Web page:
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Okruashvili’s U-Turn Involves Tycoon in Standoff

Buoyed by Irakli Okruashvili’s U-turn, the authorities stepped up their aggressive rhetoric against business and media tycoon Badri Patarkatsishvili and announced that the crisis had come to an end. Opposition politicians, however, said the ex-defense minister’s testimony would not deter them from holding a planned mass protest rally in Tbilisi on November 2.

Irakli Okruashvili was released on bail in the early hours of October 9 after pleading guilty to extortion and negligence while serving as minister and after retracting accusations levelled by him two days before his arrest against President Saakashvili.

TV cameras captured Okruashvili’s arrival at his flat in downtown Tbilisi, accompanied by his new lawyer, Giorgi Papuashvili, and law enforcement agents. As journalists asked for comments, Okruashvili – looking tired and irritated – brushed their microphones aside and entered his apartment.

Eka Beselia, a lawyer and a member of Okruashvili’s political party, met with him later on the same day. She told reporters afterwards: “It seemed to me that he [Okruashvili] behaved out of character and irrationally.” The remarks were interpreted as an obvious attempt to back speculation that Okruashvili had either been drugged or tortured in order to elicit his confession.

The Justice Ministry denied the allegations and said in a statement on October 9 that Okruashvili had been examined by “an independent group of doctors” which said that his health was “satisfactory.”

Beselia also said after meeting Okruashvili that the former defense minister had no idea who posted his GEL 10 million bail.

Meanwhile, a group of ten opposition parties formed following Okruashvili’s arrest, are set to continue their campaign to demand early elections in April, instead of late 2008.

“The opposition stands firm and united,” Tina Khidasheli of the Republican Party said. “We were not united under Okruashvili’s banner; we want to tackle the problems facing our country.”

“It makes no difference what Okruashvili says,” she added. “What’s important is that the questions asked by the public about Zhvania’s death, about Girgvliani’s case and about many other problems remain unanswered by the authorities. No one should think that these questions will disappear on the basis of what Okruashvili says.”

The authorities have responded by alleging that the opposition, as well as Okruashvili, are being “used” by business tycoon Badri Patarkatsishvili (a co-owner of Imedi Media Holding) to “plot intrigues” and “conspire against the state” and to strengthen his hidden hand in the political life of Georgia.

In the taped video testimony released by the General Prosecutor’s Office on October 8, Okruashvili retracted his accusations against President Saakashvili of plotting to murder Patarkatsishvili and said that his accusation had been aimed at “gaining political dividends” for him and Patarkatsishvili.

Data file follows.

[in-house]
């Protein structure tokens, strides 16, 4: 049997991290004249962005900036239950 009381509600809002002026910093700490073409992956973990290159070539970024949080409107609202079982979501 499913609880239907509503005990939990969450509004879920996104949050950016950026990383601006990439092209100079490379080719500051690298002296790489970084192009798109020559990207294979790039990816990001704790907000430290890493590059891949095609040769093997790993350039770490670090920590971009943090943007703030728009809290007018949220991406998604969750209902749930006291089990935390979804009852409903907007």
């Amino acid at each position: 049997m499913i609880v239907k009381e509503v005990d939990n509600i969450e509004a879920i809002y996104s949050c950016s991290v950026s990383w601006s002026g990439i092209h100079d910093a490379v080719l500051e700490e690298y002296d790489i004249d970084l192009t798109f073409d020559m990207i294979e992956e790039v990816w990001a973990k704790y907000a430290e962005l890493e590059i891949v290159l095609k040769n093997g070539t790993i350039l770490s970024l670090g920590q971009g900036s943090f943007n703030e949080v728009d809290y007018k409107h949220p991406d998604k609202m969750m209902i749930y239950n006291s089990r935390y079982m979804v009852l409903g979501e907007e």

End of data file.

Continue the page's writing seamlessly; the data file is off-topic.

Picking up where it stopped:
“It is clear that it was a conspiracy and an obvious attempt to destabilize the country,” Giorgi Arveladze, the economy minister, said in an interview with Rustavi 2 TV on October 9. “The time when oligarchs, adventurers and conspirators ruled in Georgia has passed. Unfortunately, the opposition has failed to understand this.”

Arveladze, a close associate of President Saakashvili, then continued his attack on Patarkatsishvili, paying particular attention to his part-ownership of Media Holding Imedi (Hope, in Georgian) – involving a TV and radio station.

“For the past few years Patarkatsishvili’s main objective has been to plant hopelessness among the people through his propaganda machine,” Arveladze said. “Ideologically Imedi TV is a direct successor of [ex-Adjarian leader Aslan] Abashidze’s television station, which bolstered his rule in his fiefdom [Adjara]. Instead of Aslan now we have Badri [Patarkatsishvili] and there is an attempt to turn the entire country into his personal fiefdom. His Imedi TV serves only one purpose: to engender a sense of hopelessness.”

Arveladze also said that recent developments had shown that “the country can survive any crisis and, in overcoming it, can become even stronger.”

Giga Bokeria, an influential lawmaker from the ruling party, told reporters on October 9 that Patarkatsishvili was the kind of person who “is always surrounded by scandals.”

“His former bodyguard is suspected of killing a man,” MP Bokeria said, referring to Andrei Lugovoy, a former KGB officer, who is wanted in London on suspicion of killing a Kremlin critic and former KGB officer, Alexander Litvinenko.

Bokeria denied that the allegations levelled by the ruling party against Patarkatsishvili amounted to “persecution by the Georgian authorities.”

“We know where he is persecuted,” Bokeria added, referring to the fact that Patarkatsishvili is wanted in Russia on fraud charges.

Imedi TV’s primetime news programme, meanwhile, announced on October 9: “The campaign against Imedi and its co-owner, Badri Patarkatsishvili, has reached enormous scales” and cited a decision by the Georgian National Olympic Committee (GNOC) to impeach Patarkatsishvili, who is the GNOC president. The decision, the programme claimed, was because of “direct interference from the ruling party.”

The face-off between the government and Patarkatsishvili is not the first time the two have come to verbal blows. Last March Patarkatsishvili accused the authorities of trying to apply pressure on his TV station, Imedi. In response, the ruling party accused Patarkatsishvili of attempting “to blackmail the Georgian government.”


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